Text by James Bow
On September 1, 1921, the city-owned Toronto Transportation Commission was launched to take over the operations of all streetcar service within the borders of the City of Toronto. It immediately acquired the assets of the Toronto Railway Company (whose 30-year franchise with the city expired the day before) and the Toronto Civic Railway (which was established by the City of Toronto in 1911 to serve areas of the city the TRC refused to). A few years later, after negotiations, the TTC acquired most of the remaining assets of the Toronto & York Radial Railways (serving the villages along Lake Shore Boulevard, Yonge Street and Kingston Road) and the Toronto Suburban Railway (operating out of the West Toronto Junction.
You can read a brief history of the early days of public transportation operation in Toronto at this page here. Suffice it to say, when the TTC took over streetcar operations in Toronto, the city had seen sixty years of streetcar operations. From when it started operations on its 30 year franchise in 1891 to the end of its franchise in 1921, the Toronto Railway Company had built a network of 142 miles of track, several properties, and 830 service cars (709 motors and 121 trailers). Many of these assets showed signs of lax maintenance and heavy use as the TRC squeezed every dollar it could out of its final days of operation.
Though the TTC worked diligently and spent a lot of money acquiring new properties and equipment (including the first all-metal streetcars on the network, the Peter Witts), these cars could not arrive instantaneously. And even as the TTC’s 350 Peter Witt streetcars arrived on the system, the TTC still felt that it had to use a number of cars from the systems it acquired in order to maintain service. Some streetcars were still in usable shape, while others could be easily rebuilt. Using the older equipment saved the TTC hundreds of thousands of dollars by reducing the number of new equipment that the commission had to purchase.
The cars the TTC acquired from the TRC lasted in service for a number of decades, while others lasted even longer serving the TTC’s work fleet. Still others survive to this day. This is the story of these cars.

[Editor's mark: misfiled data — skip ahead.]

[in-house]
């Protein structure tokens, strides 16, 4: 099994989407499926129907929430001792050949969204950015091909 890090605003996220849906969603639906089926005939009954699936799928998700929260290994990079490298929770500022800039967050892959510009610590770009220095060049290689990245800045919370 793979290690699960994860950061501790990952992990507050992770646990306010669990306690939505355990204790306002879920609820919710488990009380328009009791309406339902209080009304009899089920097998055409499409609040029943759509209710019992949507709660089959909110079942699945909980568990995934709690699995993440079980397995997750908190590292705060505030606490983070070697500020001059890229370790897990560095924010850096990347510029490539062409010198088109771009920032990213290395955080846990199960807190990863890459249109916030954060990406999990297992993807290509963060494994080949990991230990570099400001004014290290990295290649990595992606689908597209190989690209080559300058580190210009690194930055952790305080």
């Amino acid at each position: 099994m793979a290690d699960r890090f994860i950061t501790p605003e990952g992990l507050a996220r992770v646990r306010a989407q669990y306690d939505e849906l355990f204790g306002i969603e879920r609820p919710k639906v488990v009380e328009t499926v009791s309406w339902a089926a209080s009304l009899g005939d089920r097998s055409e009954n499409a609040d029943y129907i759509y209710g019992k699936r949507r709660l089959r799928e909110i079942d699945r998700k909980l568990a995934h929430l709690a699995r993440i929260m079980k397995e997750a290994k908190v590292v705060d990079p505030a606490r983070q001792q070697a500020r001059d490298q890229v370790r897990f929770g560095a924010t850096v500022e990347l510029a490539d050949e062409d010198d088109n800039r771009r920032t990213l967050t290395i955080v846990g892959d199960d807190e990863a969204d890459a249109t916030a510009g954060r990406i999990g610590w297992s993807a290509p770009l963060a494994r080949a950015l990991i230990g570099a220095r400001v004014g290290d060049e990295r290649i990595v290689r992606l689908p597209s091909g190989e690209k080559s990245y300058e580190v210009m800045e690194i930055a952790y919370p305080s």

Cars to Keep, and Cars to Scrap
The TTC acquired 830 service cars from the Toronto Railway Company on September 1, 1921. These ranged in age from four-year-old double-truck streetcars to twenty-eight-year-old former horsecars. All of these cars were largely wooden-frame. All but two had been built by the Toronto Railway Company itself.
The TTC accepted these cars, but immediately divided them into two groups: one group (which tended to be older) were marked for removal as soon as possible. The other were retained for long-term use. These cars tended to be newer (the oldest had been built by the TRC in 1906) and tended to be longer and bigger (typically double-trucked). A total of 351 cars out of the original 830 were deemed suitable, while the others limped along until arriving Peter Witt cars allowed the TTC to retire them from service.
Five TRC cars in the “dispose of” group were saved from the scrap heap, however. Car #64 was a former horsecar built by the “Jones” in 1879. It was converted to electric operation by the TRC in 1893, and so was forty-two-years-old when the TTC acquired it. The TTC retired it from service in 1921, but retained it as a relic. It was later donated to the National Museum of Science and Technology in Ottawa. A similar fate occurred to Car #306, built in 1892 by the TRC as an open-car that was converted to closed operation when open cars were banned by Toronto. The TTC retired the car but saved it as a relic in 1921.
Two other cars were retained as work cars by the TTC. Cars 1704 and 1706 were part of a double-truck class built by the TRC in 1912. These weren’t in the best of condition, however, leading the TTC to abandon all but the mentioned cars in 1924. Car 1704 was preserved as a rail grinder and renumbered W-25 before eventually finding its way to the Halton County Radial Railway. Car 1706 was eventually donated to a museum in East Haven, Connecticut.
The last car of the “dispose of” list to be retained was car #170. This was a former trailer built by the TRC in 1909, before being converted to a bond test car in 1911 and finally a private car in 1919. The TTC retained this vehicle and converted it to an instruction car in 1922. It remained in the fleet until 1939, when it was sold for scrap.
New Life in Haileybury